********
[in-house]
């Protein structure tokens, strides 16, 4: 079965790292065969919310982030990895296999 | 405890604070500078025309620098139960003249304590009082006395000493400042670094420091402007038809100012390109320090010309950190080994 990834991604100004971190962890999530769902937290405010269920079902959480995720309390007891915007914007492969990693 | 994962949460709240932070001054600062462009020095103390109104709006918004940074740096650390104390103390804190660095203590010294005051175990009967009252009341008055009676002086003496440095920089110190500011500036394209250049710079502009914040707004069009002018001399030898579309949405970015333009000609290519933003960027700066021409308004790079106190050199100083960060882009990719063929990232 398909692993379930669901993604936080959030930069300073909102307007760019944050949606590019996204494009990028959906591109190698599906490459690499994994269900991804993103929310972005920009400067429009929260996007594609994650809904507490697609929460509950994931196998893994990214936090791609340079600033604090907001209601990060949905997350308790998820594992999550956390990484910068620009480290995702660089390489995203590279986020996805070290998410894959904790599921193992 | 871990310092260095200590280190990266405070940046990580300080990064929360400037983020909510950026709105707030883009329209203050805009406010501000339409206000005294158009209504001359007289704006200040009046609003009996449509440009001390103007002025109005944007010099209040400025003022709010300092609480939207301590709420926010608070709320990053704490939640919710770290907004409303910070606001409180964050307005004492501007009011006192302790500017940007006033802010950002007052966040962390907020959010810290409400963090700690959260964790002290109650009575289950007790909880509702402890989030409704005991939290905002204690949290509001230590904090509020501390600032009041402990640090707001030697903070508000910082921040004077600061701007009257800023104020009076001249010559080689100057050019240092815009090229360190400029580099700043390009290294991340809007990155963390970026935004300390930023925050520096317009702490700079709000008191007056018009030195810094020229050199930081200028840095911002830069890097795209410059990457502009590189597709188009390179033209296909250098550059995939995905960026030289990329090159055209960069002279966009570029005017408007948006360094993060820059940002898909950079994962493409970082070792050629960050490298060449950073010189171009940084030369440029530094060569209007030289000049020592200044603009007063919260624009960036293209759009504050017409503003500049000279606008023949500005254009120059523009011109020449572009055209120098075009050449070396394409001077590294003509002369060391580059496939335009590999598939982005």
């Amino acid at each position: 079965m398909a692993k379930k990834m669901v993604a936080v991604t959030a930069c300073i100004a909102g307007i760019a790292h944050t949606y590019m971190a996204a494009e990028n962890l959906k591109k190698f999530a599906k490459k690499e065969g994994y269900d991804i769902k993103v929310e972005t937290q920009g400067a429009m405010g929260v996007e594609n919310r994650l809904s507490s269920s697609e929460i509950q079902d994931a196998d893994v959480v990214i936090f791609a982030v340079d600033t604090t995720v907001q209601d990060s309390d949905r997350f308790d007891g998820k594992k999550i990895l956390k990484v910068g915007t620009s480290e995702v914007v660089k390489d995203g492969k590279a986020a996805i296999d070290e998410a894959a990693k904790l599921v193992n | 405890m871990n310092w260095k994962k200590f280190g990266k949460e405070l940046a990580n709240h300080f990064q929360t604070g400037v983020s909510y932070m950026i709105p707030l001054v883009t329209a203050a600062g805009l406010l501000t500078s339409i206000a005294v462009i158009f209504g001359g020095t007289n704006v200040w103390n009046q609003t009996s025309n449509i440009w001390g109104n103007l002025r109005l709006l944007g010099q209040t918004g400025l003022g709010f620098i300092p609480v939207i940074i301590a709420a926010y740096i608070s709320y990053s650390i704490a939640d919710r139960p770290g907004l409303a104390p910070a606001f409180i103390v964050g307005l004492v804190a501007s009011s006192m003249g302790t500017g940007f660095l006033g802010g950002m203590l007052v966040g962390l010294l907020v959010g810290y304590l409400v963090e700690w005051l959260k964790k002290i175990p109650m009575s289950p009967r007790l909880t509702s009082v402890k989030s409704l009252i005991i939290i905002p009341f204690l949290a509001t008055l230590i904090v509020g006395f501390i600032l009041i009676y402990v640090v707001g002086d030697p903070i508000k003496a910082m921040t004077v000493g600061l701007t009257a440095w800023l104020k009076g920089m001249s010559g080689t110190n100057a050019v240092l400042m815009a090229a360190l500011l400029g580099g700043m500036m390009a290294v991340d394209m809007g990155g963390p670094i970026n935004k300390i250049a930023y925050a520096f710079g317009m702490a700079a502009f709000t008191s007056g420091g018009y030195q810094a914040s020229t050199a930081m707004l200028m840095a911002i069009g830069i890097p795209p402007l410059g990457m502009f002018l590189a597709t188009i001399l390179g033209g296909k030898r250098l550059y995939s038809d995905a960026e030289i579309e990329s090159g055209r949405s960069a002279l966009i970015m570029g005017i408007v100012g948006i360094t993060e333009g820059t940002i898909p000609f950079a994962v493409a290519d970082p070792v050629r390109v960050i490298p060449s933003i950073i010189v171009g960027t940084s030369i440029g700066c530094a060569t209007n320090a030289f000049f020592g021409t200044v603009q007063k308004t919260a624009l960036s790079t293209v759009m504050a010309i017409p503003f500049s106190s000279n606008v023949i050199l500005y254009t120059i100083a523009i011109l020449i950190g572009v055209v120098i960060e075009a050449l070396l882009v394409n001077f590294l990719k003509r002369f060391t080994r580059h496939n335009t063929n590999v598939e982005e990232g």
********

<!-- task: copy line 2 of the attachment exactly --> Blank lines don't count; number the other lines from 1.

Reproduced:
């Protein structure tokens, strides 16, 4: 079965790292065969919310982030990895296999 | 405890604070500078025309620098139960003249304590009082006395000493400042670094420091402007038809100012390109320090010309950190080994 990834991604100004971190962890999530769902937290405010269920079902959480995720309390007891915007914007492969990693 | 994962949460709240932070001054600062462009020095103390109104709006918004940074740096650390104390103390804190660095203590010294005051175990009967009252009341008055009676002086003496440095920089110190500011500036394209250049710079502009914040707004069009002018001399030898579309949405970015333009000609290519933003960027700066021409308004790079106190050199100083960060882009990719063929990232 398909692993379930669901993604936080959030930069300073909102307007760019944050949606590019996204494009990028959906591109190698599906490459690499994994269900991804993103929310972005920009400067429009929260996007594609994650809904507490697609929460509950994931196998893994990214936090791609340079600033604090907001209601990060949905997350308790998820594992999550956390990484910068620009480290995702660089390489995203590279986020996805070290998410894959904790599921193992 | 871990310092260095200590280190990266405070940046990580300080990064929360400037983020909510950026709105707030883009329209203050805009406010501000339409206000005294158009209504001359007289704006200040009046609003009996449509440009001390103007002025109005944007010099209040400025003022709010300092609480939207301590709420926010608070709320990053704490939640919710770290907004409303910070606001409180964050307005004492501007009011006192302790500017940007006033802010950002007052966040962390907020959010810290409400963090700690959260964790002290109650009575289950007790909880509702402890989030409704005991939290905002204690949290509001230590904090509020501390600032009041402990640090707001030697903070508000910082921040004077600061701007009257800023104020009076001249010559080689100057050019240092815009090229360190400029580099700043390009290294991340809007990155963390970026935004300390930023925050520096317009702490700079709000008191007056018009030195810094020229050199930081200028840095911002830069890097795209410059990457502009590189597709188009390179033209296909250098550059995939995905960026030289990329090159055209960069002279966009570029005017408007948006360094993060820059940002898909950079994962493409970082070792050629960050490298060449950073010189171009940084030369440029530094060569209007030289000049020592200044603009007063919260624009960036293209759009504050017409503003500049000279606008023949500005254009120059523009011109020449572009055209120098075009050449070396394409001077590294003509002369060391580059496939335009590999598939982005």